According to Martín Arias-Loyola, the current constitution equates “freedom with private property, free enterprise and individual rights,” resulting in the privatization of education, health care, water, and the pension system, among a multitude of other sectors. Chilean political scientist Claudia Heiss explains that the constitution does this by guaranteeing citizens “freedoms” rather than “rights.” Chileans have the “freedom” to health care and higher education, but rights to these are not guaranteed under the constitution. In short: if you can pay, the privilege is all yours. The grievances of the Estallido Social and previous student, Indigenous, and feminist-led protests boil down to one main demand: social protection. Instead of overhauling the status quo in order to guarantee such protection, past governments only implemented ad hoc social programs and policies to address the system’s failings. 

Beyond the content of the text, the constitution was designed to be difficult to change. Conservative constitutional lawyer Jaime Guzmán played a role in ensuring that the right wing had the power to prevent any major reforms, thus maintaining the status quo that Pinochet wanted to uphold. Guzmán states the constitution “must ensure that if the adversaries come to govern, they are constrained to follow an action not so different from what one would hope for …” In an attempt to neutralize adversaries, any changes to the constitution had to be made by more than a majority, giving the right wing veto power. While Heiss hopes to see both the dogmatic (i.e., pertaining to rights) and the organic (i.e., distribution of power) sections of the constitution addressed in the rewriting, she argues that more attention should focus on changing the organic parts to rework the distribution of power.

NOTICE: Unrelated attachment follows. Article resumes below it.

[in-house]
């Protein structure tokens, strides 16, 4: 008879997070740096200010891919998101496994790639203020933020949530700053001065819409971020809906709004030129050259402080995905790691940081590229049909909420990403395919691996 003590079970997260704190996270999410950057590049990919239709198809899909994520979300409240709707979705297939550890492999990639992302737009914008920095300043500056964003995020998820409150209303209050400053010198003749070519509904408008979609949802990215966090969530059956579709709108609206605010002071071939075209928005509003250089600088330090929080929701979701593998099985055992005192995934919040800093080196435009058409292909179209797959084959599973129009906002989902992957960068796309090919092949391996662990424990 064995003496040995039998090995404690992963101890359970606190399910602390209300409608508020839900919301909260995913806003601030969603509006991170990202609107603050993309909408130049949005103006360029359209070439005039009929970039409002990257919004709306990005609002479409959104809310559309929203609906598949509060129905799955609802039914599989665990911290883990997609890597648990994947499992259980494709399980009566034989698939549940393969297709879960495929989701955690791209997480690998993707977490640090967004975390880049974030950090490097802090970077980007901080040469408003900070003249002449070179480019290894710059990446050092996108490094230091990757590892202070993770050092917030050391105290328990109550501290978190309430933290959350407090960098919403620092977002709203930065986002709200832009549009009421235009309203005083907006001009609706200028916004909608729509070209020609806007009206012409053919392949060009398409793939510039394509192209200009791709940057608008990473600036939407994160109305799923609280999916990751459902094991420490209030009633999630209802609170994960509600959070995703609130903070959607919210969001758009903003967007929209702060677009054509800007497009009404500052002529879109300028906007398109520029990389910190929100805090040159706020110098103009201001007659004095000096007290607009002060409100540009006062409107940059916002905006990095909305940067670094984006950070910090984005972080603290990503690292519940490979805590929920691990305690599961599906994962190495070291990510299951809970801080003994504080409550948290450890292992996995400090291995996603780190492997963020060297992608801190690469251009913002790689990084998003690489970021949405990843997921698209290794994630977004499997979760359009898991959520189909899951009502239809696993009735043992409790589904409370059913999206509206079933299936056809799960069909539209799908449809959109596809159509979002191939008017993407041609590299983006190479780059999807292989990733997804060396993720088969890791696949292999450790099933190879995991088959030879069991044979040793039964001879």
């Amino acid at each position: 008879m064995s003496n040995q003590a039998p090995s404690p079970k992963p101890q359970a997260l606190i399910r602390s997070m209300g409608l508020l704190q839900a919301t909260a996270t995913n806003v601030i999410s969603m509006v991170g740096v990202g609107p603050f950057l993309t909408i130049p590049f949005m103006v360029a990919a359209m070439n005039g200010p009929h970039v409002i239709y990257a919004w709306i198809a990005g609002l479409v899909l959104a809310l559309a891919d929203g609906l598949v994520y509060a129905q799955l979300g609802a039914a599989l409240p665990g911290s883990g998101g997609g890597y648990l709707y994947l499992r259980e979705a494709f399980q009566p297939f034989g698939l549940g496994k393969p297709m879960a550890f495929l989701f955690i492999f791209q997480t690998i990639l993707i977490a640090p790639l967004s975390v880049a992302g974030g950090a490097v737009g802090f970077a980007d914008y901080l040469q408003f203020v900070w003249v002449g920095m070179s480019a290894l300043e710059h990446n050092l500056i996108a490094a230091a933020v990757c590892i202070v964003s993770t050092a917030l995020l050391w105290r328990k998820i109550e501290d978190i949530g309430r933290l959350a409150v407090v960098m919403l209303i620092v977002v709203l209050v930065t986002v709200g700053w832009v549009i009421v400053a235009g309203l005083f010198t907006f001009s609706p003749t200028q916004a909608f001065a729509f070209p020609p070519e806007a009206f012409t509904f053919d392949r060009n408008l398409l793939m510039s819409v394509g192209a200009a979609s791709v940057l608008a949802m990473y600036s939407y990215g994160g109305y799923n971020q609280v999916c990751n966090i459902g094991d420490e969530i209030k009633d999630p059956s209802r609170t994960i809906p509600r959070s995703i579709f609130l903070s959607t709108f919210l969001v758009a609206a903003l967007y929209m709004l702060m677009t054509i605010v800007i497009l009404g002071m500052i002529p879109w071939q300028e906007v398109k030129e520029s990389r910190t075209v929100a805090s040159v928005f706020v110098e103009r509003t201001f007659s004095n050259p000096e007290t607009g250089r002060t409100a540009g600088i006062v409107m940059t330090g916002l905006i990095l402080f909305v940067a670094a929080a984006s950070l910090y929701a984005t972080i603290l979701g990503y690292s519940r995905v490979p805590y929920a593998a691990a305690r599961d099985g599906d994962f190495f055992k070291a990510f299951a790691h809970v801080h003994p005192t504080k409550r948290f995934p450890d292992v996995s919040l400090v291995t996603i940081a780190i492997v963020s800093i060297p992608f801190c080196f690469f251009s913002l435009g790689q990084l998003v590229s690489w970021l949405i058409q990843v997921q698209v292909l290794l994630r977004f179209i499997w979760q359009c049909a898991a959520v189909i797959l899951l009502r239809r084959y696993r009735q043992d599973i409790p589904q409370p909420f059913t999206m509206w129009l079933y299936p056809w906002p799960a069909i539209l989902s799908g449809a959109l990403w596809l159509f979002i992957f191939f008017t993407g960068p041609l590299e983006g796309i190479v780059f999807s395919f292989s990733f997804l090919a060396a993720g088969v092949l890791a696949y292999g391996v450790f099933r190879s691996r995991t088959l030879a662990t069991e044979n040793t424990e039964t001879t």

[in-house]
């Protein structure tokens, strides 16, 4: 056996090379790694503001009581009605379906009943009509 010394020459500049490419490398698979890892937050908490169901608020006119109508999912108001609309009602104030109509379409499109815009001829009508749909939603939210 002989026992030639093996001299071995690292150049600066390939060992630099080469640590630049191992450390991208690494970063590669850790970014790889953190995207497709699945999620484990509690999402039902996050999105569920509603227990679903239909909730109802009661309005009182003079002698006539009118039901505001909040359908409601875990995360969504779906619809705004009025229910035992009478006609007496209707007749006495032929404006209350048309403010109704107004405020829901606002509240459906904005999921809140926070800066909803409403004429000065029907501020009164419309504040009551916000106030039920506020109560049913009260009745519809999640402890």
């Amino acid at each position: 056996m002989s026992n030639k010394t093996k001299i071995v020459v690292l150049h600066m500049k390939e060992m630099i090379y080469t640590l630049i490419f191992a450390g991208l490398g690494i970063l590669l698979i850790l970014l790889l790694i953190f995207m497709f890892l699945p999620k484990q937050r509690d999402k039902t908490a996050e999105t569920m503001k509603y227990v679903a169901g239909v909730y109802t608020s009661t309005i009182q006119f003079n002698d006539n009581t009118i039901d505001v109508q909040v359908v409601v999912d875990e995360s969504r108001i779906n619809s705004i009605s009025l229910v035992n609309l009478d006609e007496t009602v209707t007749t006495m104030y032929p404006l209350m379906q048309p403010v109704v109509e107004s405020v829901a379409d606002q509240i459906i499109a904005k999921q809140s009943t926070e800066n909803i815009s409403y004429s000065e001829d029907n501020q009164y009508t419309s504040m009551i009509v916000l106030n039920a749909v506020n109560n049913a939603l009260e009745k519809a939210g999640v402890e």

Changes to the 1980 Constitution

While the constitution has undergone many reforms since Chile’s return to democracy in 1990, Contexto, a group of organizations analyzing and encouraging public participation in the constitutional process, finds that at least 43 percent of the constitution remains the same as the 1980 version. The most harmful legacies of the 1980 constitution pertain to education, health care, water rights, transportation, reproductive rights, the pension system, and police reform. New policies in all these areas were implemented in accordance with the 1980 constitution.